We were engaged by the Gold Coast City Council to undertake a consultancy to provide technical assistance to identify the key risks from climate change across the local government area and to test the readiness of the City to sustain or adapt to the impacts of key climate change parameters such as sea level rise, increased flooding and increased storms and hazard events.
In particular, the study sought to consider and suggest outcomes that might be delivered by the local government planning scheme to drive adaptation to climate change in the City.
Working with project partners HASSELL, the study involved: a desktop review of approaches to adaptation planning undertaken by other local governments in Queensland and across Australia; and a review of how the current planning scheme and other planning programs administered by the Council address climate change issues and how they were planning to deal with future climate change risks.
The study carried out a series of interviews with senior Council planning staff. The results of these interviews were a substantive input to the review process as well as capturing the diversity of views and approaches to dealing with future climate change. The study report provided the key findings as well as a ‘blueprint’ to assist Council in mainstreaming climate change issues into various planning frameworks.
In association with Buckley Vann town planners and the Department of Civil Engineering at the University of Queensland (UQ), we undertook a climate change vulnerability and adaptation planning study for the remote centre of Choiseul Bay, at the northern tip of the Solomon Islands.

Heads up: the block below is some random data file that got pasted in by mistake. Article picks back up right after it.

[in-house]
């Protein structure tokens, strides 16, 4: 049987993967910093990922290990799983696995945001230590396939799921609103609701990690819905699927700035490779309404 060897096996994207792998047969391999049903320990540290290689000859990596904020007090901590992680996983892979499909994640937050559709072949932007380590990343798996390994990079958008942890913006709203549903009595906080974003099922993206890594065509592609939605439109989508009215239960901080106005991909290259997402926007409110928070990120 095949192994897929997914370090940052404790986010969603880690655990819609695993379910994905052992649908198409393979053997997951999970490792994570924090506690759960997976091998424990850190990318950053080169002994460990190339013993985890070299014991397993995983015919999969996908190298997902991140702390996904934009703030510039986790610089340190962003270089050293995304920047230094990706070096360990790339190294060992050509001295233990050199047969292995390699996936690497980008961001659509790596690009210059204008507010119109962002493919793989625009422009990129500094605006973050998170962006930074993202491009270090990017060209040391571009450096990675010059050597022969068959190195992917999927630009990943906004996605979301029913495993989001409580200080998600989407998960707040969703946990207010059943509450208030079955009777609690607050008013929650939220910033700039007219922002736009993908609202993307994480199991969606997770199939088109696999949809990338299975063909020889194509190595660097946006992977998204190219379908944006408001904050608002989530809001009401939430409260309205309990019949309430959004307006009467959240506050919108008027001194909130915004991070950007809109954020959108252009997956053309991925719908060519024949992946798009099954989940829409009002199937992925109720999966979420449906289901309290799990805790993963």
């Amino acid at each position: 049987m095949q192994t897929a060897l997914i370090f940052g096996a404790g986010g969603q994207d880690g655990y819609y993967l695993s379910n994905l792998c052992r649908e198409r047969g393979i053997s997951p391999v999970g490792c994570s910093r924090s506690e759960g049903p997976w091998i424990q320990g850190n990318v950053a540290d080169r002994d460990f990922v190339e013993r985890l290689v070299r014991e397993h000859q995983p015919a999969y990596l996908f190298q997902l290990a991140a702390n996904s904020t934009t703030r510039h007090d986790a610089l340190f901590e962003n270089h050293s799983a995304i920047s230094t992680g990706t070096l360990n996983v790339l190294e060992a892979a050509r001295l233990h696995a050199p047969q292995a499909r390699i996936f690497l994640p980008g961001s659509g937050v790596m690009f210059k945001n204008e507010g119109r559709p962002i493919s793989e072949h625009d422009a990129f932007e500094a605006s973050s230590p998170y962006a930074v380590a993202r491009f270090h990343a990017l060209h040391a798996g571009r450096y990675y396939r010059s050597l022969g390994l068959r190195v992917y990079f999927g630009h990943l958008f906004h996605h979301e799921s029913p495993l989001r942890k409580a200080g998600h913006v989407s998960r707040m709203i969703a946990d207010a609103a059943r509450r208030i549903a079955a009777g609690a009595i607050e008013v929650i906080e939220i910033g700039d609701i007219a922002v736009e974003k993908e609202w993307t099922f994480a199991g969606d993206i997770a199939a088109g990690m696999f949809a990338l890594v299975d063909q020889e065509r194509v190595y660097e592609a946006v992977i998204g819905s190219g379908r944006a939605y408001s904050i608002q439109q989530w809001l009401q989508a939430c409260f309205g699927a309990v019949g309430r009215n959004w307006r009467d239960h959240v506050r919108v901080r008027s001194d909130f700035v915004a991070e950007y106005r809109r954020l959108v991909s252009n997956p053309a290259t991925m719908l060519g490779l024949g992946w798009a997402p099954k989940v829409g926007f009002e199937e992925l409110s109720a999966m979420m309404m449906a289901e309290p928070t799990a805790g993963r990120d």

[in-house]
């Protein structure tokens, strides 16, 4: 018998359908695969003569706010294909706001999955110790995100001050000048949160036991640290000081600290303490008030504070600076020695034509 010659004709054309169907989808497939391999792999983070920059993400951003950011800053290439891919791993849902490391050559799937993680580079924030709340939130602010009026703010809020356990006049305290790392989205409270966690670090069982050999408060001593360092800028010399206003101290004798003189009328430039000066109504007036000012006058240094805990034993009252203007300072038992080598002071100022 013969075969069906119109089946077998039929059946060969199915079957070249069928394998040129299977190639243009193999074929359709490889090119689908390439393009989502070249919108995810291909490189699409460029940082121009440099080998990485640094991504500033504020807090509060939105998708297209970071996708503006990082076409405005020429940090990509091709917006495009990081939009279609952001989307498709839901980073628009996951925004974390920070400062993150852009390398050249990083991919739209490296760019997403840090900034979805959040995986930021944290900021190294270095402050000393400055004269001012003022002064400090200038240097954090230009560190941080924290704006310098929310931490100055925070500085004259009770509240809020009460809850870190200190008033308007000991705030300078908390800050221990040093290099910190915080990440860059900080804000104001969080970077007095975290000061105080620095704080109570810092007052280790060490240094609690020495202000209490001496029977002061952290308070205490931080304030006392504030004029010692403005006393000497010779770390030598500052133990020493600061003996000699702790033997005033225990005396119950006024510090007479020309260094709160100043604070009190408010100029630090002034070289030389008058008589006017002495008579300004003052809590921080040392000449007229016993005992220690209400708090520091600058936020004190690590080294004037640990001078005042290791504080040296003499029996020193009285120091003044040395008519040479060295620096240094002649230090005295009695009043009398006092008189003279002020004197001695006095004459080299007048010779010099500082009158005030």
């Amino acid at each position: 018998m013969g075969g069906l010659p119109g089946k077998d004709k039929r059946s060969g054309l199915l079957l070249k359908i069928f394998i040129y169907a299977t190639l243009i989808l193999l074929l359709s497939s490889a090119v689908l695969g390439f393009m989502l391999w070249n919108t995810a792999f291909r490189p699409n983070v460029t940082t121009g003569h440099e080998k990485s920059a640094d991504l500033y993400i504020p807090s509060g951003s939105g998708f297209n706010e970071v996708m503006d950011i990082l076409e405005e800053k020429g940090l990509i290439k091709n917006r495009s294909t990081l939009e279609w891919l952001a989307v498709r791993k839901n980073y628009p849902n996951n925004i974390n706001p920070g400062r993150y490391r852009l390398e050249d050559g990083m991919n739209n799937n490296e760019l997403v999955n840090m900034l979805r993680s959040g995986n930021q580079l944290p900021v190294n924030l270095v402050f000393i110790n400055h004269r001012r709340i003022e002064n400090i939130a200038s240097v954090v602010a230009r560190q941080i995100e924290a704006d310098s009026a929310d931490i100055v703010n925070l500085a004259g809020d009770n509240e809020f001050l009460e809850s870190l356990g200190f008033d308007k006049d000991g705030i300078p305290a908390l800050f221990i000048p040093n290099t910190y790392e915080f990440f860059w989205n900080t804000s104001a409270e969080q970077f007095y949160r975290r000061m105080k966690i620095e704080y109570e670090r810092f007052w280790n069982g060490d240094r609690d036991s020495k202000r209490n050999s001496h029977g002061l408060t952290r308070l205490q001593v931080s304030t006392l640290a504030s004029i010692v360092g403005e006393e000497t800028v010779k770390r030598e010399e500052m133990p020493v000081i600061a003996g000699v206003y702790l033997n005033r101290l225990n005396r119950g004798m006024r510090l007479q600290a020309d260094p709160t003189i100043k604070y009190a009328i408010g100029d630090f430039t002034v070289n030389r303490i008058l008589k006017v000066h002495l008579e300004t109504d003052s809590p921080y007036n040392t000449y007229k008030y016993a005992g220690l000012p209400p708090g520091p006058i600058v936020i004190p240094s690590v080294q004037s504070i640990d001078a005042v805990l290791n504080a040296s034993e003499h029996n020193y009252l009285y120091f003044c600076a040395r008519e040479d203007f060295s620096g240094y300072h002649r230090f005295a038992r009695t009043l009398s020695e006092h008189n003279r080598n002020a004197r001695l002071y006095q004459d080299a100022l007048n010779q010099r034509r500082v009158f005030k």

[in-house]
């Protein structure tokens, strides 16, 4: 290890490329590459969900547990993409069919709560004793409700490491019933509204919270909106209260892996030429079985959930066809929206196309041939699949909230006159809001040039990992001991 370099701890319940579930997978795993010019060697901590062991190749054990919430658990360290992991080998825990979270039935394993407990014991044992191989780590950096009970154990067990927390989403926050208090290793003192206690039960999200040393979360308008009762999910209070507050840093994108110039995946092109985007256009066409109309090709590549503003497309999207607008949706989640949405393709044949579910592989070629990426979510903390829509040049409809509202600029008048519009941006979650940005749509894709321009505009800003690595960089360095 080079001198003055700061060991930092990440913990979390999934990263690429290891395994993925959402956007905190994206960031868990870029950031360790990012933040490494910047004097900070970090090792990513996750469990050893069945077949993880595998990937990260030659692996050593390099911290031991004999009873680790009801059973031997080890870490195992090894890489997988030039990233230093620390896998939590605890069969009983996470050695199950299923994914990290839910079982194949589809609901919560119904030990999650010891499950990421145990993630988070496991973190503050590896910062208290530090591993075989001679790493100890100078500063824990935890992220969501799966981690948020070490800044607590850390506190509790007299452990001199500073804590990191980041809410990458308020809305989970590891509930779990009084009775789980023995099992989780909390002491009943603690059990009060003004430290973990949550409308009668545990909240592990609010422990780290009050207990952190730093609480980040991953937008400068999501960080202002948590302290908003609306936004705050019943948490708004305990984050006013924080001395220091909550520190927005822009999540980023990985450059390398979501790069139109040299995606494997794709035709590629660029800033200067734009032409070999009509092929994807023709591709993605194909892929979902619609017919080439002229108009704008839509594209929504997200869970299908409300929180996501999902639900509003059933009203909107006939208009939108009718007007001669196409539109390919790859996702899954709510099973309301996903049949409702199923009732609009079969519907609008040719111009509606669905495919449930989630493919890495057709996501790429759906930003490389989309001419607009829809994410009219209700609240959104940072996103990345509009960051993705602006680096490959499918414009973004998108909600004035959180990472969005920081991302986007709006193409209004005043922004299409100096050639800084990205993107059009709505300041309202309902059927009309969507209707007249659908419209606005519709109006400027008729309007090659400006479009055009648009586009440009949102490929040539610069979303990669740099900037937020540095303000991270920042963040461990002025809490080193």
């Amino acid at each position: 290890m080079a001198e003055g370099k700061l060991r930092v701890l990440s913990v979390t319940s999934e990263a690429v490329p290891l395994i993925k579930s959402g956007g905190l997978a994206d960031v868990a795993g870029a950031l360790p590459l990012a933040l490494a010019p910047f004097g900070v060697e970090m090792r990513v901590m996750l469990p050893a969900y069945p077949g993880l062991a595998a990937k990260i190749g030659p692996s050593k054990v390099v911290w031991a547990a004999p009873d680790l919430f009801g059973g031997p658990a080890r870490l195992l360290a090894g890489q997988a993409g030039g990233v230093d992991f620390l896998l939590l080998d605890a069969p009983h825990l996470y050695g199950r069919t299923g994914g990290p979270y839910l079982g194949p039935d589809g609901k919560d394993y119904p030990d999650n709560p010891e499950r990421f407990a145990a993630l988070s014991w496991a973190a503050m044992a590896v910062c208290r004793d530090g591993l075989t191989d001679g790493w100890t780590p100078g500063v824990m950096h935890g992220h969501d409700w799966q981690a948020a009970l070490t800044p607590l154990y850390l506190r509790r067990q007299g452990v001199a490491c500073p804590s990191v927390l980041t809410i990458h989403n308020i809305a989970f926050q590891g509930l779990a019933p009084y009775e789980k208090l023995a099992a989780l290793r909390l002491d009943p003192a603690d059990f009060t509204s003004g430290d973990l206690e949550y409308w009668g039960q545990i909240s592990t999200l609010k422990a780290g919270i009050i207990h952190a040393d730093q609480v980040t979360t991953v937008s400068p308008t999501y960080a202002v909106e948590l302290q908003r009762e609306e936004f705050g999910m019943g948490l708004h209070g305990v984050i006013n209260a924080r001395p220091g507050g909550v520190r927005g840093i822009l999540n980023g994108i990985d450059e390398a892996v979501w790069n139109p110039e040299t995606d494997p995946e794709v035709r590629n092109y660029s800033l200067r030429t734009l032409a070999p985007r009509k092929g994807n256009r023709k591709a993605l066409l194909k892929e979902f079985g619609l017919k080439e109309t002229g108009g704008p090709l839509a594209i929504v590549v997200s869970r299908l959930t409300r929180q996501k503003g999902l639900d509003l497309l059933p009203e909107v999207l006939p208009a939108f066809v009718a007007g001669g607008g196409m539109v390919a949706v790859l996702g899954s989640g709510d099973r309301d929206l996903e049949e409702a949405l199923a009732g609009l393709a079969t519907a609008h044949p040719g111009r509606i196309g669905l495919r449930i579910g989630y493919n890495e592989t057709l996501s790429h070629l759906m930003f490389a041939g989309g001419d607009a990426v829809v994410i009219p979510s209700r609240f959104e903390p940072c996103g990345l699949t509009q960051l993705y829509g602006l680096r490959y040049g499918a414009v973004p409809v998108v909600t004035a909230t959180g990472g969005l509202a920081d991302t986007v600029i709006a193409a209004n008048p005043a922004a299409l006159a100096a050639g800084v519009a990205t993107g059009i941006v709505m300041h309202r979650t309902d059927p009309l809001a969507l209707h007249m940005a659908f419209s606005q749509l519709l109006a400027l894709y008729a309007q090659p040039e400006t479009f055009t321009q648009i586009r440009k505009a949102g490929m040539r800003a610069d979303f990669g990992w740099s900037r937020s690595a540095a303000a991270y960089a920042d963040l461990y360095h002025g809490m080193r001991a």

BMT conducted a climate change impact assessment as part of comprehensive Environmental Impact Statement process for the Sunshine Coast Airport Expansion. The project involved the construction of a new runway (able to accommodate Boeing 787 aircraft), taxiways and apron infrastructure within the Sunshine Coast Airport site which is a low lying heath environment that is bounded by the Maroochy River as well as the open coast at Marcoola Beach.
Seqwater is the Queensland Government Bulk Water Supply Authority and manages over $11 billion of water supply infrastructure - including dams and weirs, conventional water treatment plants, a desalination plant, the Western Corridor Recycled Water Scheme, as well reservoirs, pump stations and more than 600 kilometres of bi-directional pipeline network. As part of Seqwater's climate change risk management, this project assessed climate change vulnerability of Seqwater's built assets.
The coastal zone of Byron Shire has a history of erosion and inundation related to ocean storm tides and wave attack.